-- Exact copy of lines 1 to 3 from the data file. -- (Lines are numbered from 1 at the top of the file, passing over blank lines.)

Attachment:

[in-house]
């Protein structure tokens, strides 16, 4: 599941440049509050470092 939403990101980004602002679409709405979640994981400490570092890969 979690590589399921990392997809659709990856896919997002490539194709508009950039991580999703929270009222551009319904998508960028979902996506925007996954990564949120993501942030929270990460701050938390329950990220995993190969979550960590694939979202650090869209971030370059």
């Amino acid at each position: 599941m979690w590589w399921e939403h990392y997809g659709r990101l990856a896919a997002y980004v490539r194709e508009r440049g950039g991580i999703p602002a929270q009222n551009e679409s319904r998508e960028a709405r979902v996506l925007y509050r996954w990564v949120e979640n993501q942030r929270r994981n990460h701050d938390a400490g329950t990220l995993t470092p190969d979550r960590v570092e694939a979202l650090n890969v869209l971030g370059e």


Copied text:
[in-house]
């Protein structure tokens, strides 16, 4: 599941440049509050470092 939403990101980004602002679409709405979640994981400490570092890969 979690590589399921990392997809659709990856896919997002490539194709508009950039991580999703929270009222551009319904998508960028979902996506925007996954990564949120993501942030929270990460701050938390329950990220995993190969979550960590694939979202650090869209971030370059």
């Amino acid at each position: 599941m979690w590589w399921e939403h990392y997809g659709r990101l990856a896919a997002y980004v490539r194709e508009r440049g950039g991580i999703p602002a929270q009222n551009e679409s319904r998508e960028a709405r979902v996506l925007y509050r996954w990564v949120e979640n993501q942030r929270r994981n990460h701050d938390a400490g329950t990220l995993t470092p190969d979550r960590v570092e694939a979202l650090n890969v869209l971030g370059e």